Four key ways
to get buy-in and plan your citizen development program
You can accomplish citizen development in three waves: prepare, pilot, and scale. Making a thorough plan along with gaining leadership and stakeholder buy-in is the key to getting things off the ground. Use this guide to successfully rally your team and your organization around a solid plan that predicts the value of implementing citizen development to reduce backlogs, get to market faster, and increase employee satisfaction.
Citizen development: Your formula for faster app development.
When your IT team is too busy to help, business leaders may resort to developing solutions on their own. This is called “Shadow IT” and it creates significant risk to the organization. Solutions developed without IT governance generally lack the features of enterprise applications such as security, scalability, and disaster recovery. On the other hand, a healthy demand for solutions shows a spirit of innovation that can be quite valuable to the organization if you have strong governance in place.
A huge benefit to the citizen developer program is that IT is constantly asked to move quicker. The IT team is continually asked to do more with the same amount of bandwidth or head count, and citizen development can help with that.
Citizen development brings IT and the business together to tackle backlog requests more efficiently. IT is consistently asked to do more with the same number of people and budget. With more resources available, your IT team can focus on large-scale enterprise initiatives while the business units are empowered to build and update solutions they own. Analyst firms also refer to the citizen development program as an avenue for deploying more apps and making the organization more productive, while fostering a closer partnership between IT and revenue producing centers.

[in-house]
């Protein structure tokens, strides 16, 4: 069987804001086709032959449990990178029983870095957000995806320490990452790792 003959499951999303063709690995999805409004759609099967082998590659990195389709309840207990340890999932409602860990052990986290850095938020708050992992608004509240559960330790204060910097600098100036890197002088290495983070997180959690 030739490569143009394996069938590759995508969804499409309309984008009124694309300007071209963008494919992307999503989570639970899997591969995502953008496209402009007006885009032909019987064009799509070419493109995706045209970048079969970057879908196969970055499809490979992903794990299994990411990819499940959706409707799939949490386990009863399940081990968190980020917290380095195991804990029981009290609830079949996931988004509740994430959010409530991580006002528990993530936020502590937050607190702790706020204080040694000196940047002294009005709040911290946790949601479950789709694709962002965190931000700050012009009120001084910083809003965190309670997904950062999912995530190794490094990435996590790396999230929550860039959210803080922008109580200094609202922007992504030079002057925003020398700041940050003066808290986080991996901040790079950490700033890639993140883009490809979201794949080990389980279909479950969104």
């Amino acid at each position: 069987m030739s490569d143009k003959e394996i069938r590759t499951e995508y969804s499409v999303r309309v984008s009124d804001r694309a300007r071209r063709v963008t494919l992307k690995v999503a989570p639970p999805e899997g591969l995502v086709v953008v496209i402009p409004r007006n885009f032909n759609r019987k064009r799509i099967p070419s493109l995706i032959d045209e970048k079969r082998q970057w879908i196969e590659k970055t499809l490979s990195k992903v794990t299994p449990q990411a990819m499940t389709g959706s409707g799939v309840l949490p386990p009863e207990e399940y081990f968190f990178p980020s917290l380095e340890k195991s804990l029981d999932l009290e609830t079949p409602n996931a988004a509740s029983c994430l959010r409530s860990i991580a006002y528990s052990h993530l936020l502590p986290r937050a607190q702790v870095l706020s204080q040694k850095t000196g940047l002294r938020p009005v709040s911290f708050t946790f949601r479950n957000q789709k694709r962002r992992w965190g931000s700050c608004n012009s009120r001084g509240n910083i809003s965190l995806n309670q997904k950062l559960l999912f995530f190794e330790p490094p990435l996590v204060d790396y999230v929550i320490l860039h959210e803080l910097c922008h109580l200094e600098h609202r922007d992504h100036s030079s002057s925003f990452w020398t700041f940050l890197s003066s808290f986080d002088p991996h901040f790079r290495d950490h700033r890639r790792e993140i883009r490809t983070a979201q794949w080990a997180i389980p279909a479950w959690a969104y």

Citizen development programs provide a viable outlet for developing low-code solutions that fall outside the realm of funded IT priorities while holding the business to a system of governance that allows technology leaders to sleep better at night.
Tech savvy and eager to learn: Characteristics of a successful citizen developer.
Citizen developers already work at your company, they just don’t know it yet. These employees typically are business analysts, system administrators, project managers, and product managers with a knack and deep interest in technology. On a regular basis, they are most likely building out spreadsheet data models, leveraging macros and lookup tables, or administrating apps and systems in their department. In essence, they are already creating or managing apps to solve problems, but without the advanced technological capabilities that a low-code platform can provide. However, it takes the right core skills and a drive to create among many other traits to become a citizen developer. You can learn more about common characteristics of successful citizen developers in the pilot section of this website.
Initiating and adopting a citizen development program is a challenge. So preparing a solid plan is key. Here are four steps to get you started on the right path to transforming how work gets done at your company:
Growth is a wonderful thing, but IT organizations can struggle to keep up with business demands. These constraints can lead to an uncontrolled sprawl of homegrown employee solutions.
For example, USAA employees were creating databases on their own that contained critical business info which exposed the company to significant risk. IT was completely unaware of shadow applications drawing off these databases until they received a support call from a panicked employee. It turned out that an Access database used by 400 employees had been accidentally deleted. Following the incident, USAA’s IT team was horrified to discover thousands of shadow applications being used by hundreds of users across the organization.
Could a similar problem be endemic to your organization? Start by investigating shadow IT activity. Issue surveys to employees across departments and conduct qualitative interviews with their managers in order to understand the purpose, data integrations, and number of users of these apps. This will also provide you with potential citizen developer recruits, since all of them are already employing technology to streamline their everyday activities. Get an idea of how fertile the landscape is and use that as an important part of your pitch to executives.
Once you have a handle on the unknown, move on to the known by reviewing your current backlog.
Analyze and manage your backlog with three key tools.